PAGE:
Buttercup-yellow walls shine in the warm, late afternoon sunlight that spills into the room and through the slats in Emma's cot. Emma and her four-year-old sister are lying side by side, playing babies. Chala pretends to be asleep, even trying to produce the funny, spluttering sound that comes from her father's open mouth when he snoozes in front of the television. Then she rolls over suddenly and gently shakes or tickles her baby sister to show that she is really awake. Of course, Emma has been watching her all the time. She knows perfectly well that her sister is pretending, but this doesn't stop her delight every time Chala pounces on her. She looks at her big sister with her brown-dog eyes that haven't yet learnt fear. There is no one else in the room.
The game gathers momentum and, each time she pounces, Chala's movements are a little stronger and Emma's giggles a little louder, but it is Chala who grows bored first and looks around for something else to play with. The only toy in the cot is a rag doll, called Rosie.
'Now Rosie can be your sister,' says Chala. "You go to sleep next to Emma,' she says gently, lifting the small pillow so that Rosie and Emma can lie more or less side by side. Emma gurgles with pleasure, while Rosie stares up at Chala with unblinking, black-cloth eyes.
'Go to sleep, Rosie,' says Chala, covering Rosie's eyes with the pillow. She lifts the pillow, but Rosie's eyes still stare at her. 'I said close your eyes,' she says more roughly, forcing the pillow back down over the two baby faces. Emma's gurgles have changed key and suddenly she is crying.
'Shh-shh -' says Chala, growing distraught and pushing the pillow down harder to muffle the sounds of her sister's cries. 'Stop crying, Emma. Stop!' Emma struggles and splutters, and Chala pushes harder and harder, and suddenly the crying stops.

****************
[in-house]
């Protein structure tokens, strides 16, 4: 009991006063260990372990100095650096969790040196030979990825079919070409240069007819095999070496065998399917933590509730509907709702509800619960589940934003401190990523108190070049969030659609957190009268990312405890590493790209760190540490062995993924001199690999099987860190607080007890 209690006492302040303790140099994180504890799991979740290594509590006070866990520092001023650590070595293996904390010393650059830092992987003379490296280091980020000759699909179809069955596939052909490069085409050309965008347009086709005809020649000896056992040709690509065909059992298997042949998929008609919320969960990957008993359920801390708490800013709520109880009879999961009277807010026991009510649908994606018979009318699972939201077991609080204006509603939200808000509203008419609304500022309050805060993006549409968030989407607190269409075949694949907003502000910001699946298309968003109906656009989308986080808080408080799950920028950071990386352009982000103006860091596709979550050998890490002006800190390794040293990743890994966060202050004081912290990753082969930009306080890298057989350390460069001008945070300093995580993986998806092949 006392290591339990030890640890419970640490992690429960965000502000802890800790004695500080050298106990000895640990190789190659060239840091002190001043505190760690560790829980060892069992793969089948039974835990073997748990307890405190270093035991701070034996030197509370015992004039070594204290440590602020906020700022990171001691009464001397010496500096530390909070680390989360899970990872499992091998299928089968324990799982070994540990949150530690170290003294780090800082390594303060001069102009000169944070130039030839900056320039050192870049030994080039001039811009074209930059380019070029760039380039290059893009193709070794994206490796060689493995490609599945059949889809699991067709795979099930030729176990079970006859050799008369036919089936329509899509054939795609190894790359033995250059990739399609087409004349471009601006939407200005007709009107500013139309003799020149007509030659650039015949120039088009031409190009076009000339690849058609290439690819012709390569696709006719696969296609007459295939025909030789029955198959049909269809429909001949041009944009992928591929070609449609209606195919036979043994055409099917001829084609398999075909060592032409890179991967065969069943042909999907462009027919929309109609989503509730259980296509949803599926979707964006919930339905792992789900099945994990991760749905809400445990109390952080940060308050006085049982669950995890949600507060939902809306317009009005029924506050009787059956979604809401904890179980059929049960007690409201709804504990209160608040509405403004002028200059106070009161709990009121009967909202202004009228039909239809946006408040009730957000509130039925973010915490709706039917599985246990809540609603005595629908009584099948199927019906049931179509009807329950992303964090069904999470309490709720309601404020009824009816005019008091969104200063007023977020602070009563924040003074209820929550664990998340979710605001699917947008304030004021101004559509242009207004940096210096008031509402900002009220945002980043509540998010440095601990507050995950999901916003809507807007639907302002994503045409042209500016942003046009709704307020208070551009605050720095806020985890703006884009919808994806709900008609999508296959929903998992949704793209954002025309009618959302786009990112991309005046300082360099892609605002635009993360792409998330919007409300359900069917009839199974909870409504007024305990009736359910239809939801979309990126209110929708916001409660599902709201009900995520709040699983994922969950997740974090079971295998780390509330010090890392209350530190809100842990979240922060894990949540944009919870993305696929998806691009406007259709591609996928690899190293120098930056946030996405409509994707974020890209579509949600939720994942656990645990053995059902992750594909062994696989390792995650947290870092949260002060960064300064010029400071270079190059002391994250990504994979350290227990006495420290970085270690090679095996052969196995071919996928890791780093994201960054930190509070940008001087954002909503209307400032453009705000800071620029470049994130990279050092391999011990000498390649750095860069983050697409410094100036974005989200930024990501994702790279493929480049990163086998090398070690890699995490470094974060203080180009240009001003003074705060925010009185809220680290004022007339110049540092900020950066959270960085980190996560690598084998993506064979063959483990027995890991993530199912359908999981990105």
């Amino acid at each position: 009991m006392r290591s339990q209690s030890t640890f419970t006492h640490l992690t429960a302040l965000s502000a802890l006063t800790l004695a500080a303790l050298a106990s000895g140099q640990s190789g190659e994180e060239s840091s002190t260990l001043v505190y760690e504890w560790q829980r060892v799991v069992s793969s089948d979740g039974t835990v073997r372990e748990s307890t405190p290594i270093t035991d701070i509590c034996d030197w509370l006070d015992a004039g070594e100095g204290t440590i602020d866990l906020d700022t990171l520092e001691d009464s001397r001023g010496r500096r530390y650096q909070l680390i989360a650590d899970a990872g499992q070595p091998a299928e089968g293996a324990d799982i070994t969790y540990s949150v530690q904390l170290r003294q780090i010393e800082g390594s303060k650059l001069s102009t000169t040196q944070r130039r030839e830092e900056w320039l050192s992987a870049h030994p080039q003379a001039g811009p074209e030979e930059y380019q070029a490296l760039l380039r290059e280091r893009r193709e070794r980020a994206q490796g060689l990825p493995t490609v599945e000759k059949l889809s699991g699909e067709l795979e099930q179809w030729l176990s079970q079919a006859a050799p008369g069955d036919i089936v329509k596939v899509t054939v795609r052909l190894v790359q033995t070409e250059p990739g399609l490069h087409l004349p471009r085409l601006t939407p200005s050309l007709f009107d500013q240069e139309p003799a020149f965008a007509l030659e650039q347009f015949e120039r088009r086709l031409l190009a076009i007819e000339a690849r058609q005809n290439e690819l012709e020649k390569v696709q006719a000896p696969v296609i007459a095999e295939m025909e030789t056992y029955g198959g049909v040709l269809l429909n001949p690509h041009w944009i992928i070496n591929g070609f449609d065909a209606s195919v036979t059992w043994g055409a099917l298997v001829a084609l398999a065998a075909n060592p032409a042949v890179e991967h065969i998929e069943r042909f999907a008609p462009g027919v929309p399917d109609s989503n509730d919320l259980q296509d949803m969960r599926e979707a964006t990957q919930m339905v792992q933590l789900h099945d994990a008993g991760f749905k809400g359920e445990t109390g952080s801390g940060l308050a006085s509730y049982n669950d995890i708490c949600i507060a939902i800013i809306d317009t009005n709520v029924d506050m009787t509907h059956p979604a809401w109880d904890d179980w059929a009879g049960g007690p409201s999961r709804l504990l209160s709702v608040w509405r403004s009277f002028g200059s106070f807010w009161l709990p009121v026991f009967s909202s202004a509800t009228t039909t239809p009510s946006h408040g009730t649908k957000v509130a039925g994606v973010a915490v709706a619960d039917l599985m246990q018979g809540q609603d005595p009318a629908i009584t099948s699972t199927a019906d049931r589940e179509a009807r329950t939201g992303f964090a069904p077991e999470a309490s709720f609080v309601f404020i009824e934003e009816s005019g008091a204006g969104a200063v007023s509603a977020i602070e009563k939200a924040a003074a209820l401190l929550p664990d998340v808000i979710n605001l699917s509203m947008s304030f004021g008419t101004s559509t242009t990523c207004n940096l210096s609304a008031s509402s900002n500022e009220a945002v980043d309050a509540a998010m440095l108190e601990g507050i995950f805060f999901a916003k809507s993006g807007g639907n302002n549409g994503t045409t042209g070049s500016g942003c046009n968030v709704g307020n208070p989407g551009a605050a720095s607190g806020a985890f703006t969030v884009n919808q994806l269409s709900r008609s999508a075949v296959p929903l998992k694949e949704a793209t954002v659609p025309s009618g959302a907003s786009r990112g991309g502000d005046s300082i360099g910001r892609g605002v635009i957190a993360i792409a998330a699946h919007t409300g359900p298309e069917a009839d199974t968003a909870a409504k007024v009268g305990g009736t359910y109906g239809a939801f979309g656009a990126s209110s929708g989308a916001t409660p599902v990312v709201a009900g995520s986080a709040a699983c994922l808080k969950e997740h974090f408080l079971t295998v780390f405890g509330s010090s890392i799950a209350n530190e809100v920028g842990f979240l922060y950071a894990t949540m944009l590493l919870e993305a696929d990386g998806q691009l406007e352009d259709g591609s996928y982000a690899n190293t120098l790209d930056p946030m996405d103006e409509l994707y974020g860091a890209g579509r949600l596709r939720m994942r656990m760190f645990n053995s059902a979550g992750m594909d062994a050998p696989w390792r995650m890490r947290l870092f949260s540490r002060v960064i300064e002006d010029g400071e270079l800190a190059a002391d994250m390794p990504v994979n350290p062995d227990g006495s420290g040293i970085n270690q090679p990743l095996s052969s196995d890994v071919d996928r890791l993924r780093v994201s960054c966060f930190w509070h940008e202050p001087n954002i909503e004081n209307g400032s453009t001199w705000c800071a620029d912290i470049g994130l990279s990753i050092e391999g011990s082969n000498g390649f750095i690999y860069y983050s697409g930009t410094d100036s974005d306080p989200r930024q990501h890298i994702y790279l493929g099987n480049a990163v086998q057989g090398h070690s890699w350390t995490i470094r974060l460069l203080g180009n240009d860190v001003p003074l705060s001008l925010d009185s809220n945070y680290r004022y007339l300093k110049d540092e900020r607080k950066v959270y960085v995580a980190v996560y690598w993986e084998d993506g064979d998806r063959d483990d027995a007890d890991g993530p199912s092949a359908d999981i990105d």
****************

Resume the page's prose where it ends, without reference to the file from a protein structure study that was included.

When Chala lifts the pillow, her sister's eyes are wide open.
'Chala! Food's ready!' She jumped. After three years of marriage, Paul's voice could still make her jump. There never seemed to be any warning. He was either there, in your face, loud and utterly present, or simply not there, no background clatter to give him away. The same was true of his moods, which flashed inexplicably from playful optimism to gruff despondency, with no apparent transition from one state to the other.
'Are you coming or not?'
Paul's voice again, rising and impatient. Sometimes Chala wondered how he was able to deal in the subtleties of colour on canvas when his words were so often black and white. But maybe that was what made the canvas so important; perhaps it was the one place in his universe where contradiction was allowed to flourish and the decisiveness he projected to the world became blurred.
She raced downstairs to the kitchen and remembered why she loved him. Paul was standing by the table, an open bottle of wine in his hand and a tea towel draped across his arm. He removed a rose from her glass and poured, beckoning her to sit. Candlelight, soft jazz and an avocado mousse for starters. The seductive pull of black and white.
'No reason,' he cut her short. 'It's good to have you back, that's all.'